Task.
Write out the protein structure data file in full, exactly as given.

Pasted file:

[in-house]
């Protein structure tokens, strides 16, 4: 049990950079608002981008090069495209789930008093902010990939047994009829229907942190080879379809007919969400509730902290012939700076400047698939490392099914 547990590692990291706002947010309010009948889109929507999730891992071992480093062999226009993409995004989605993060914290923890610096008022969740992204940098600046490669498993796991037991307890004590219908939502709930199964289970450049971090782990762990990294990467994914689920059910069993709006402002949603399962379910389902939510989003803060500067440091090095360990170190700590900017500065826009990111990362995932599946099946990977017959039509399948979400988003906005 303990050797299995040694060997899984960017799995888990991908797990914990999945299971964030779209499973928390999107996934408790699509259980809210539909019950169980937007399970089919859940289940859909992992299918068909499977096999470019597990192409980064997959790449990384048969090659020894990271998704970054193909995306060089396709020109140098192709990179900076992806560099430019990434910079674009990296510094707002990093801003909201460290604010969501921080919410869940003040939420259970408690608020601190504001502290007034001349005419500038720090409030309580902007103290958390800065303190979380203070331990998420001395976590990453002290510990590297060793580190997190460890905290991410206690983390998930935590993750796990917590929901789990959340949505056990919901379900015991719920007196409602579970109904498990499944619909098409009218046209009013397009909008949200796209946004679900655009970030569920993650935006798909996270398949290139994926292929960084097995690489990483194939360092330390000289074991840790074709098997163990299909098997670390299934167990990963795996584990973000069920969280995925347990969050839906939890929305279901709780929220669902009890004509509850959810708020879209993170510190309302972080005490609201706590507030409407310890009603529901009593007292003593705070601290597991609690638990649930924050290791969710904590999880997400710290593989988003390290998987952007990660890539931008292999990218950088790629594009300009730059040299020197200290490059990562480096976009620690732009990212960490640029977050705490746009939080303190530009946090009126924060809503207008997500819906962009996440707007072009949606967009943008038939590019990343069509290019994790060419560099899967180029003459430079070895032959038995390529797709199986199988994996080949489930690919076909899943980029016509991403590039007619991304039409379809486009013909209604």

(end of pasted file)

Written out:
[in-house]
């Protein structure tokens, strides 16, 4: 049990950079608002981008090069495209789930008093902010990939047994009829229907942190080879379809007919969400509730902290012939700076400047698939490392099914 547990590692990291706002947010309010009948889109929507999730891992071992480093062999226009993409995004989605993060914290923890610096008022969740992204940098600046490669498993796991037991307890004590219908939502709930199964289970450049971090782990762990990294990467994914689920059910069993709006402002949603399962379910389902939510989003803060500067440091090095360990170190700590900017500065826009990111990362995932599946099946990977017959039509399948979400988003906005 303990050797299995040694060997899984960017799995888990991908797990914990999945299971964030779209499973928390999107996934408790699509259980809210539909019950169980937007399970089919859940289940859909992992299918068909499977096999470019597990192409980064997959790449990384048969090659020894990271998704970054193909995306060089396709020109140098192709990179900076992806560099430019990434910079674009990296510094707002990093801003909201460290604010969501921080919410869940003040939420259970408690608020601190504001502290007034001349005419500038720090409030309580902007103290958390800065303190979380203070331990998420001395976590990453002290510990590297060793580190997190460890905290991410206690983390998930935590993750796990917590929901789990959340949505056990919901379900015991719920007196409602579970109904498990499944619909098409009218046209009013397009909008949200796209946004679900655009970030569920993650935006798909996270398949290139994926292929960084097995690489990483194939360092330390000289074991840790074709098997163990299909098997670390299934167990990963795996584990973000069920969280995925347990969050839906939890929305279901709780929220669902009890004509509850959810708020879209993170510190309302972080005490609201706590507030409407310890009603529901009593007292003593705070601290597991609690638990649930924050290791969710904590999880997400710290593989988003390290998987952007990660890539931008292999990218950088790629594009300009730059040299020197200290490059990562480096976009620690732009990212960490640029977050705490746009939080303190530009946090009126924060809503207008997500819906962009996440707007072009949606967009943008038939590019990343069509290019994790060419560099899967180029003459430079070895032959038995390529797709199986199988994996080949489930690919076909899943980029016509991403590039007619991304039409379809486009013909209604």